So there I was, two worlds meeting in the middle. Once I got to high school I admit, I sort of hid more of my home life. I was an American teenager and I knew the path that many of my cousins took in Mexico, which was marrying young and starting families, would not be for me. I wanted to go to college and have a career, which was not the plan my dad had for me. It was a struggle. Then on top of wanting a career, I wanted to go into advertising, which I did not even have the vocabulary for in Spanish – how DO you say Art Director? It sounded like I wanted to direct a painting if I translated it. But I persisted, and rebelled against this image of what I was supposed to be as a Mexican girl. There I was, spiked hair, spider webs painted on my face, 13 ear piercings, but I still lived at home, went to church on Sundays, (my parents would sit on the OTHER side of the church) and worked a job in college while keeping a 3.8 GPA. As much as thought I was bucking the trend, certain things were already ingrained in me.

It all seemed perfectly normal to me; I had a benefit of taking from each culture what fit me and creating my own sense of self but I think some things still puzzled my parents.  My mom told me that someone asked her what I did, and she replied that I designed things like boxes, and her friend commented that I must be really busy at Christmas time. They could not understand why I wanted to live on my own if I wasn’t married – it was not safe for a single woman! In fact, I waited until they were traveling in Mexico to move out – they came home and I explained that it was time I move out, and that I sort of already had. I got married at the age of 32, pretty much a spinster in Mexico, and my mom confessed she had been burning candles to the Virgin Mary praying that I would find a man.

My wedding was definitely a combo deal.  I explained to my friends why I was going to have a rope draped across our shoulders and that the majority of the mass would be in Spanish, and to my parents I had to explain why I was not allowing children and why I was not serving goat. Good thing about getting married “so late in life” I never had to have the conversation about not having kids. My guess is that my parents probably knew a while back, but having that conversation in Mexico with my husband’s family…well, let’s just say my husband put it on himself and it convinced me beyond a shadow of a doubt I married the right guy. My husband ran into a family friend that asked if we had kids yet and when he said no, she insinuated that one of her daughters could give him a  baby –  and that was on THIS side of the border!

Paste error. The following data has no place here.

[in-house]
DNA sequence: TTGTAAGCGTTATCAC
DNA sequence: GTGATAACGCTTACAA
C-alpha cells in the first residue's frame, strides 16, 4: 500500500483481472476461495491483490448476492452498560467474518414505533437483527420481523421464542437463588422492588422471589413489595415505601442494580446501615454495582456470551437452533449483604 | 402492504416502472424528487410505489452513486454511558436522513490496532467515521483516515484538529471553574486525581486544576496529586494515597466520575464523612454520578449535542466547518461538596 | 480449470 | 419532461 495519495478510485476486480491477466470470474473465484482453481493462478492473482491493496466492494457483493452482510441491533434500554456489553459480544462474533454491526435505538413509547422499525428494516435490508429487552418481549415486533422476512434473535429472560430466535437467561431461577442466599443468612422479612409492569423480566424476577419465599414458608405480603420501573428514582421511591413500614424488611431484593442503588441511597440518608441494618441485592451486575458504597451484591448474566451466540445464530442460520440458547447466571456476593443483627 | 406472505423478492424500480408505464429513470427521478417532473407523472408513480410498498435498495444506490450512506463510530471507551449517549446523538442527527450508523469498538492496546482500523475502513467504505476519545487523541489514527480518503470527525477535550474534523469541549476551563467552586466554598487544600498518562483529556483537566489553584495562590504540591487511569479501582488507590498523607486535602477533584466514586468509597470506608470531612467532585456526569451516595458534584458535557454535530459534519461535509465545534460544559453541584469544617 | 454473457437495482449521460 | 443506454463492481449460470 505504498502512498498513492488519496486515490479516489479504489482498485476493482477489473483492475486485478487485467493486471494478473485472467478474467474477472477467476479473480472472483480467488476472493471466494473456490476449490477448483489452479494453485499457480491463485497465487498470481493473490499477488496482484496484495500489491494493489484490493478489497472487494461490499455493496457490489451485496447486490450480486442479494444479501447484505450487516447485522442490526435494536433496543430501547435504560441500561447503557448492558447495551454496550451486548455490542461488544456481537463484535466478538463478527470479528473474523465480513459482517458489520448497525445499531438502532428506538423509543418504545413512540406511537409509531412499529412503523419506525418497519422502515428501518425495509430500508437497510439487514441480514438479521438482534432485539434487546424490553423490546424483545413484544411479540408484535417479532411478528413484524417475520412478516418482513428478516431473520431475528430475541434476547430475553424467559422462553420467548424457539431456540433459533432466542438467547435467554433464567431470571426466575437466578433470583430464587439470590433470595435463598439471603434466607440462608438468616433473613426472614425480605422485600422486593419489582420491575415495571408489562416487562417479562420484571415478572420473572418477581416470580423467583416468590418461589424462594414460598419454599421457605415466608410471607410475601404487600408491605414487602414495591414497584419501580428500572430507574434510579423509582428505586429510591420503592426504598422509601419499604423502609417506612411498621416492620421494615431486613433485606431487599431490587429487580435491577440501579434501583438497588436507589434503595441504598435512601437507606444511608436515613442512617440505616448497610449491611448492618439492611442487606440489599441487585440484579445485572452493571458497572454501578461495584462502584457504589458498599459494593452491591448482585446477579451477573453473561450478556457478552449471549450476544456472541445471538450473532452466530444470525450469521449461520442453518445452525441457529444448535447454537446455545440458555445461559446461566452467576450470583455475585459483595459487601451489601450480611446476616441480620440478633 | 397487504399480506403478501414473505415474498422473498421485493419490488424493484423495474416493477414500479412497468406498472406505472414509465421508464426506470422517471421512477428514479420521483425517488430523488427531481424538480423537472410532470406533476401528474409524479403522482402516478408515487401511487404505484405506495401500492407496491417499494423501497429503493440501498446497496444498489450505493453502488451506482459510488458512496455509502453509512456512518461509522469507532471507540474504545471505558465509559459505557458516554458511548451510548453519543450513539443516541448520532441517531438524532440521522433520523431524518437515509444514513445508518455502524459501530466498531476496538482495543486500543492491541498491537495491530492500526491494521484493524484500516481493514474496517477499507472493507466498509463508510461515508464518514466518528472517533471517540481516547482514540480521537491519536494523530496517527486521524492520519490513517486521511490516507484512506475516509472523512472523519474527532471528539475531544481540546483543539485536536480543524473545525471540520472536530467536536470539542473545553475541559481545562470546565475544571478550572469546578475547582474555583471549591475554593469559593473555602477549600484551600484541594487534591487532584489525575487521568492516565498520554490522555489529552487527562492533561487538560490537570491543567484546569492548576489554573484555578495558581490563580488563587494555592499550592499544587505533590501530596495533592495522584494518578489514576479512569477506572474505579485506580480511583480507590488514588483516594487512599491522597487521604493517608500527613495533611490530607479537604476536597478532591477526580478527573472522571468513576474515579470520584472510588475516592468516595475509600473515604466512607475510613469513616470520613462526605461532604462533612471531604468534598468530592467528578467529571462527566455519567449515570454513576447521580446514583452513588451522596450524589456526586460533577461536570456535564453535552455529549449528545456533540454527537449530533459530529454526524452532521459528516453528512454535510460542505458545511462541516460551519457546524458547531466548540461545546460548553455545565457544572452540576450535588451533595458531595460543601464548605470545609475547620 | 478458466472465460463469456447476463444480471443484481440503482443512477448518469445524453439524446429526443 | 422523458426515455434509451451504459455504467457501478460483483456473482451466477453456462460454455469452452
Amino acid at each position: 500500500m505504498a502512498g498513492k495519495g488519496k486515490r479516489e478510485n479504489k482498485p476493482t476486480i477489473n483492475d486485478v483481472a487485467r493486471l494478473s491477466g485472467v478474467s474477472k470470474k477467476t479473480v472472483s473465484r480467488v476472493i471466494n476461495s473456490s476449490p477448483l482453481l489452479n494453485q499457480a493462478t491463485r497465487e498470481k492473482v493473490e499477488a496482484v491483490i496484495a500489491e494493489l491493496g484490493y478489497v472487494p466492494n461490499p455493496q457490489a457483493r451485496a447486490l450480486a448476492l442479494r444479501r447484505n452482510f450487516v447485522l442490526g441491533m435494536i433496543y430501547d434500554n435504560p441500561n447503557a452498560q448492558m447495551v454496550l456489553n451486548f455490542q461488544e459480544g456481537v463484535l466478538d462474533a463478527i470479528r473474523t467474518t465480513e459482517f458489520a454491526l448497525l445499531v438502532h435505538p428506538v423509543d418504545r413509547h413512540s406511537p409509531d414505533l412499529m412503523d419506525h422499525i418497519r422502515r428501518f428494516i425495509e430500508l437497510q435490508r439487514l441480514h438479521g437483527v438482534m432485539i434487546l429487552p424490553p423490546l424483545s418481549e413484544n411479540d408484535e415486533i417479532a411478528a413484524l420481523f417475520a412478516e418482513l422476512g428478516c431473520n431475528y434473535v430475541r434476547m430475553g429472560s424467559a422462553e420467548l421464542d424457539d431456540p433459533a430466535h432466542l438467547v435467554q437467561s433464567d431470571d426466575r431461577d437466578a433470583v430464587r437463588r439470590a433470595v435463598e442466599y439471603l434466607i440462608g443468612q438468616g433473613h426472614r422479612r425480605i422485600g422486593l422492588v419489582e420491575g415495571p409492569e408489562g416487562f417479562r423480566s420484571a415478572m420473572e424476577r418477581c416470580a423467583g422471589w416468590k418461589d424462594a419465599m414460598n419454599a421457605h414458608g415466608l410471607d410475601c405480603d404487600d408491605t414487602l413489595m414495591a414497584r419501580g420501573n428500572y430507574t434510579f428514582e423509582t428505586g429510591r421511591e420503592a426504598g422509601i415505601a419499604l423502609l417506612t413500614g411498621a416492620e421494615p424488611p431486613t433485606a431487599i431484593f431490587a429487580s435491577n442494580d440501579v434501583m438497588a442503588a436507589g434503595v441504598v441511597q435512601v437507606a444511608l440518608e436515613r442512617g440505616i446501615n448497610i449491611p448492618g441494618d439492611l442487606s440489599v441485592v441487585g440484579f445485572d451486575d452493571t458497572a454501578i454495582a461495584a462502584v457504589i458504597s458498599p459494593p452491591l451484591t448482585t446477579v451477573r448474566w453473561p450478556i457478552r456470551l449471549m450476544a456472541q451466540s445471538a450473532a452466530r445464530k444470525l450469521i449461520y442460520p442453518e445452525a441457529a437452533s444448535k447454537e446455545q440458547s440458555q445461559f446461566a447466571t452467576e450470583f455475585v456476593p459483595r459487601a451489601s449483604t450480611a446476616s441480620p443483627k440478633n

So there I am – two cultures, two sets of norms and expectations to navigate and be judged by,  but I have done what works for me and I am secure in who that is.  I am just as comfortable in an office meeting as I am building an altar for Day of the Dead.  You can call it bi-cultural but I call it just being myself.

No thanks Cosmo!

5 Nov

As someone who works my company’s social media and PR, I sign up for a few alerts on press inquiries to see if there is a good fit between the work we do and a story coming up. Today on one of my lists I got this:

49) Summary: Latina women who have sugar daddies
Name: Cosmopolitan
Category: Lifestyle and Fitness
Deadline: 7:00 PM EST – 8 November
Query: I am looking for women who have sugar daddies who would be open to talking to Cosmo (anonymously or not). This is a hot trend the readers would love to hear about.

As a Latina, this offended me to the core.  Here is my community of women working hard to overcome workplace barriers, balancing work and family, and even having to deal with our own cultural expectations of what we are supposed to be and I read how this publication wants to hear from Latinas that decided their way to success is just getting a sugar daddy as this is a HOT TREND.

I realize I am not the Cosmo demographic. Looking at a recent issue online the “buzzing story” is “Kanye West Wants Miley Cyrus to Twerk More”.  I see a link to Cosmo for Latinas and “Hot Right Now”: “14 Things You Should Never Say to a Latina” (oh let me add a few more) and  “Mexican Strippers in Sugar Skull Makeup Take Revenge On Abusive Clients.”

So I get it. I am not interested in your content, and you are not interested in reaching Latina readers over 40 who are more concerned with real life matters. There was one article that caught me eye: “5 Career Skills Every Woman Needs to Succeed” which was FLUFF! So not only are you going to put time and effort to write a piece on sugar daddies, the content for those that have a professional career is just fluff; I guess this is not a HOT TREND. It is too bad that sometimes the influence of our growing community is just to push worse images/perceptions of us or to just slap “Latina” on something to get more sales. I hope if anyone writes, it is to tell this reporter that this is NOT OK, how we have created our own success through hard work and education; so much so, that we are too smart for your publication.

Update Got this reply from the reporter when I sent an email saying this was offensive: Sugar babies are a trend regardless of whether you would like to acknowledge it or not. Seeing as this is about Latinas for a Latina magazine with Latina editors, if it bothers you by all means don’t read it.